New Coalition Calls to End ‘Racist’ A.I. Research Claiming to Match Faces to Criminal Behavior
‘Criminality cannot be predicted. Full stop.’
More than 500 experts on artificial intelligence, technology, and sociology have signed a letter addressed to a major academic publisher asking to halt the publication of any research that uses machine learning to predict whether someone might commit a crime.
The letter was written in response to a May 5 press release from Harrisburg University in Pennsylvania, which stated that two professors and a PhD student had created software that could predict whether someone was likely to commit a crime based on nothing more than a picture of their face. The publisher, Springer Nature, was slated to include that paper in an upcoming book series.
Harrisburg’s press release claimed that the new software is 80% accurate and completely unbiased, meaning it supposedly contained no statistical predisposition to predict someone was more likely to be a criminal based on their race or gender. It also pitched the software as a tool for law enforcement.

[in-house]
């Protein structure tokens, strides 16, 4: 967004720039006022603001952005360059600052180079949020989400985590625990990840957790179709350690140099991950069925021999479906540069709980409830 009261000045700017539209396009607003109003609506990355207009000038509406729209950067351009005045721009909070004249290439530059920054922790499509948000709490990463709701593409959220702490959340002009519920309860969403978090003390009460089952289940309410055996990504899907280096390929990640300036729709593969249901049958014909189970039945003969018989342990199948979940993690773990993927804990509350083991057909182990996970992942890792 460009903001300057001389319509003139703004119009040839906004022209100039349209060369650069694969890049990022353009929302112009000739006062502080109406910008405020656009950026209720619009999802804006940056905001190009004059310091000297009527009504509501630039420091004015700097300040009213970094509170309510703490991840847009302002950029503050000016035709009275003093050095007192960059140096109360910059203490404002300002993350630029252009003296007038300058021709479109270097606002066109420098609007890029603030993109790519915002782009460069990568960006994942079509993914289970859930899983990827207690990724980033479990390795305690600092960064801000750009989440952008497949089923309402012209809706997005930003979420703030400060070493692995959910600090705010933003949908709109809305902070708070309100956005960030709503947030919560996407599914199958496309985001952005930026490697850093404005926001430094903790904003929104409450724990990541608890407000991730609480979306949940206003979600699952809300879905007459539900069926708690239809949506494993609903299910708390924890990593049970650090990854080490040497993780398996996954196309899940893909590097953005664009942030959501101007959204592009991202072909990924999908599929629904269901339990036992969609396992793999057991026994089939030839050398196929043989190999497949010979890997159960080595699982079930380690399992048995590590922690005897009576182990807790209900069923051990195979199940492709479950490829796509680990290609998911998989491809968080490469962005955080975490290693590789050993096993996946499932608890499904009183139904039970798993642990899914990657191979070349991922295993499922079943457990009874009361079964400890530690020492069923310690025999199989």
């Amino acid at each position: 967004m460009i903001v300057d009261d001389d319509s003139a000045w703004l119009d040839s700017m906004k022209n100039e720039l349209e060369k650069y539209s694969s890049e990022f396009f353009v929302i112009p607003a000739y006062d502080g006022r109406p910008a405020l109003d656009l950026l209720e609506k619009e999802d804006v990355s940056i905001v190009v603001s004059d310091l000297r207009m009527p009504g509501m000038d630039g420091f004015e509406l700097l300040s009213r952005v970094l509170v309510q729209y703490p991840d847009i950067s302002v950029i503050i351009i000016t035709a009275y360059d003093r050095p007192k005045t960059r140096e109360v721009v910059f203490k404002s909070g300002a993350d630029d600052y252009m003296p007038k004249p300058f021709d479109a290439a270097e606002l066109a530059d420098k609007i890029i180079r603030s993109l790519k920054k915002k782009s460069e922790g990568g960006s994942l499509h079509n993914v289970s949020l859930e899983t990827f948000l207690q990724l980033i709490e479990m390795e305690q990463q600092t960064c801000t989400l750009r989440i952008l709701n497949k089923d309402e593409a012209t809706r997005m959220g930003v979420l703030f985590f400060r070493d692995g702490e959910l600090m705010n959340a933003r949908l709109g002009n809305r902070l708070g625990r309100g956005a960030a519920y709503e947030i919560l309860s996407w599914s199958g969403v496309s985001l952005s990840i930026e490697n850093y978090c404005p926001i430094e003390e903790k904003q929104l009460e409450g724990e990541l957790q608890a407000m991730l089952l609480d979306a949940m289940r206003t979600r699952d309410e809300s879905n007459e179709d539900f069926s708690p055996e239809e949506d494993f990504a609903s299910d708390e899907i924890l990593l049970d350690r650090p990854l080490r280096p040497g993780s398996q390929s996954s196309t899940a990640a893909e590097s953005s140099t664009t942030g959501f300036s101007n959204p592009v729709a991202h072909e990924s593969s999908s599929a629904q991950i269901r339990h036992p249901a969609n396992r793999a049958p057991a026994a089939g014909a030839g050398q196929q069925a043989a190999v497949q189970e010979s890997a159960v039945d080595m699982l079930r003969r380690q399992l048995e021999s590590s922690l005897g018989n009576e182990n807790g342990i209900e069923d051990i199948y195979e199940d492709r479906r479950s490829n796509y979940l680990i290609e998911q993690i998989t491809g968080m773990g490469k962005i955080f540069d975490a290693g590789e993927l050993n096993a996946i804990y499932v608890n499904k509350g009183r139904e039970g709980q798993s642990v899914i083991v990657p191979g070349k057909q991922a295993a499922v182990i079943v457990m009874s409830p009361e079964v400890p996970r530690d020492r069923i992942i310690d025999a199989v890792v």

The university, which did not immediately respond to a request for comment, took down its press release on May 6 and said it would post an update after the research was published. Springer Nature told organizers on Monday that the paper was eventually rejected during the review process.
But the experts looking to stop this research, who have named their group the Coalition for Critical Technology, say the paper’s goal to predict criminality was only the latest in a series of similarly unscientific efforts that continue to be laundered through mainstream academia. While the science behind these studies has been debunked, papers attempting to draw a correlation between someone’s face and their behavior continue to be published.
The coalition’s broader aim is to send a message to publishers that the very idea of using machine learning to predict criminality is not scientifically sound and should not be peer reviewed or published in the future.
“Black women and Black scholars and practitioners have led the critique on this work over the last 50 years,” Theodora Dryer, a research scientist at NYU who helped organize…